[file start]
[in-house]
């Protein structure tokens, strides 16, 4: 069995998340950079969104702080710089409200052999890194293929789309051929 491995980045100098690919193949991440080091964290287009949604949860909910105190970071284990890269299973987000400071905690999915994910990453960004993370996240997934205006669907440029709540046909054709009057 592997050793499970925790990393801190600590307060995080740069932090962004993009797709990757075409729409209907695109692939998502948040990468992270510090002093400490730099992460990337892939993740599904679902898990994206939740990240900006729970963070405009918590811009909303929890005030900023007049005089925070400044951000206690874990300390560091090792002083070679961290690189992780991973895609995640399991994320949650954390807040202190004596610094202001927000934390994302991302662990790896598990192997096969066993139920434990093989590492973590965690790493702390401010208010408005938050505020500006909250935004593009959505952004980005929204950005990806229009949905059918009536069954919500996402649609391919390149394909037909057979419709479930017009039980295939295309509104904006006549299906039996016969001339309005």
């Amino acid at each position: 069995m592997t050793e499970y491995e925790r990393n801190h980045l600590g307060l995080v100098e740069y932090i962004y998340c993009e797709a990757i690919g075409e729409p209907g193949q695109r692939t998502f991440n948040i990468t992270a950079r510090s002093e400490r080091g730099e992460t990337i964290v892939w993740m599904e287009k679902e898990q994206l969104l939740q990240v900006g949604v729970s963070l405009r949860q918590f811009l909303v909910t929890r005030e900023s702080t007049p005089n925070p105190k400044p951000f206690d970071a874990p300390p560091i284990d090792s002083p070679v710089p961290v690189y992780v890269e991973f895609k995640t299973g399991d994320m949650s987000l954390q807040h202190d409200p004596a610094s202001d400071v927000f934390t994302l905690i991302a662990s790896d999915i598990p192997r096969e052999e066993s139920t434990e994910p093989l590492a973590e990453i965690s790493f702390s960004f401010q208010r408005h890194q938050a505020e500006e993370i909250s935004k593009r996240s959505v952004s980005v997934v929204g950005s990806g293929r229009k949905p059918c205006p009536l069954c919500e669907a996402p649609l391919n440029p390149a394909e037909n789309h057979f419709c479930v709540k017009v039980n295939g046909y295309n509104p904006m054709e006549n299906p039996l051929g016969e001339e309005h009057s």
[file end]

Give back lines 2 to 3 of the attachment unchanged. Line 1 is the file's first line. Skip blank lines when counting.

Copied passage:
């Protein structure tokens, strides 16, 4: 069995998340950079969104702080710089409200052999890194293929789309051929 491995980045100098690919193949991440080091964290287009949604949860909910105190970071284990890269299973987000400071905690999915994910990453960004993370996240997934205006669907440029709540046909054709009057 592997050793499970925790990393801190600590307060995080740069932090962004993009797709990757075409729409209907695109692939998502948040990468992270510090002093400490730099992460990337892939993740599904679902898990994206939740990240900006729970963070405009918590811009909303929890005030900023007049005089925070400044951000206690874990300390560091090792002083070679961290690189992780991973895609995640399991994320949650954390807040202190004596610094202001927000934390994302991302662990790896598990192997096969066993139920434990093989590492973590965690790493702390401010208010408005938050505020500006909250935004593009959505952004980005929204950005990806229009949905059918009536069954919500996402649609391919390149394909037909057979419709479930017009039980295939295309509104904006006549299906039996016969001339309005």
């Amino acid at each position: 069995m592997t050793e499970y491995e925790r990393n801190h980045l600590g307060l995080v100098e740069y932090i962004y998340c993009e797709a990757i690919g075409e729409p209907g193949q695109r692939t998502f991440n948040i990468t992270a950079r510090s002093e400490r080091g730099e992460t990337i964290v892939w993740m599904e287009k679902e898990q994206l969104l939740q990240v900006g949604v729970s963070l405009r949860q918590f811009l909303v909910t929890r005030e900023s702080t007049p005089n925070p105190k400044p951000f206690d970071a874990p300390p560091i284990d090792s002083p070679v710089p961290v690189y992780v890269e991973f895609k995640t299973g399991d994320m949650s987000l954390q807040h202190d409200p004596a610094s202001d400071v927000f934390t994302l905690i991302a662990s790896d999915i598990p192997r096969e052999e066993s139920t434990e994910p093989l590492a973590e990453i965690s790493f702390s960004f401010q208010r408005h890194q938050a505020e500006e993370i909250s935004k593009r996240s959505v952004s980005v997934v929204g950005s990806g293929r229009k949905p059918c205006p009536l069954c919500e669907a996402p649609l391919n440029p390149a394909e037909n789309h057979f419709c479930v709540k017009v039980n295939g046909y295309n509104p904006m054709e006549n299906p039996l051929g016969e001339e309005h009057s």